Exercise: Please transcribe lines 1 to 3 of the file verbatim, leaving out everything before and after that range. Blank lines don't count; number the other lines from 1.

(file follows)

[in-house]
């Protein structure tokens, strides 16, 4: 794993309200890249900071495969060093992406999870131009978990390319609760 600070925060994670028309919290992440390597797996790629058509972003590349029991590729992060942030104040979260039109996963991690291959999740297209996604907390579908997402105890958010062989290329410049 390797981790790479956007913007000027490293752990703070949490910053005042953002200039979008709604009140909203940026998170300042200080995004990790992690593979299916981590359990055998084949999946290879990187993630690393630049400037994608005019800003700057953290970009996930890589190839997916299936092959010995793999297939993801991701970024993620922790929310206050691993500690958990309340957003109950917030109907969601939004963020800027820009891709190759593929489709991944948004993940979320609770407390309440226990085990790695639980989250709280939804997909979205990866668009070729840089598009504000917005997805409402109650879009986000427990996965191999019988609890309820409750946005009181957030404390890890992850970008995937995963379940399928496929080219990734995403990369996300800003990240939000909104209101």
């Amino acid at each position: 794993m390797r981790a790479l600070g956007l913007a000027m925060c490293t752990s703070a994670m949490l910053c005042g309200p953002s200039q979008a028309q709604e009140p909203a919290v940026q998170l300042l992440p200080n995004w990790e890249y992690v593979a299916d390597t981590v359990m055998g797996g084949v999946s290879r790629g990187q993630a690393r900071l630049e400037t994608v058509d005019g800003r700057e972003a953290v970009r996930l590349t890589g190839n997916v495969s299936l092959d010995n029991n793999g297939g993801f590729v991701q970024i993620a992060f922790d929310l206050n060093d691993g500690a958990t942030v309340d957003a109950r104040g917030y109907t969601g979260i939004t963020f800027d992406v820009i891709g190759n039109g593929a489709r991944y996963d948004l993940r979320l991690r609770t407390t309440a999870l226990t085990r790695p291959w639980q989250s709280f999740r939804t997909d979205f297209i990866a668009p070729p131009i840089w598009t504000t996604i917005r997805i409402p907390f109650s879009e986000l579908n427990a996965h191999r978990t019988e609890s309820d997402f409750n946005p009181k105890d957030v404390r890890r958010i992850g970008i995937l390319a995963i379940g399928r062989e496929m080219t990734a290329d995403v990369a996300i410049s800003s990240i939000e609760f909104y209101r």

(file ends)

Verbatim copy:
[in-house]
């Protein structure tokens, strides 16, 4: 794993309200890249900071495969060093992406999870131009978990390319609760 600070925060994670028309919290992440390597797996790629058509972003590349029991590729992060942030104040979260039109996963991690291959999740297209996604907390579908997402105890958010062989290329410049 390797981790790479956007913007000027490293752990703070949490910053005042953002200039979008709604009140909203940026998170300042200080995004990790992690593979299916981590359990055998084949999946290879990187993630690393630049400037994608005019800003700057953290970009996930890589190839997916299936092959010995793999297939993801991701970024993620922790929310206050691993500690958990309340957003109950917030109907969601939004963020800027820009891709190759593929489709991944948004993940979320609770407390309440226990085990790695639980989250709280939804997909979205990866668009070729840089598009504000917005997805409402109650879009986000427990996965191999019988609890309820409750946005009181957030404390890890992850970008995937995963379940399928496929080219990734995403990369996300800003990240939000909104209101």
């Amino acid at each position: 794993m390797r981790a790479l600070g956007l913007a000027m925060c490293t752990s703070a994670m949490l910053c005042g309200p953002s200039q979008a028309q709604e009140p909203a919290v940026q998170l300042l992440p200080n995004w990790e890249y992690v593979a299916d390597t981590v359990m055998g797996g084949v999946s290879r790629g990187q993630a690393r900071l630049e400037t994608v058509d005019g800003r700057e972003a953290v970009r996930l590349t890589g190839n997916v495969s299936l092959d010995n029991n793999g297939g993801f590729v991701q970024i993620a992060f922790d929310l206050n060093d691993g500690a958990t942030v309340d957003a109950r104040g917030y109907t969601g979260i939004t963020f800027d992406v820009i891709g190759n039109g593929a489709r991944y996963d948004l993940r979320l991690r609770t407390t309440a999870l226990t085990r790695p291959w639980q989250s709280f999740r939804t997909d979205f297209i990866a668009p070729p131009i840089w598009t504000t996604i917005r997805i409402p907390f109650s879009e986000l579908n427990a996965h191999r978990t019988e609890s309820d997402f409750n946005p009181k105890d957030v404390r890890r958010i992850g970008i995937l390319a995963i379940g399928r062989e496929m080219t990734a290329d995403v990369a996300i410049s800003s990240i939000e609760f909104y209101r």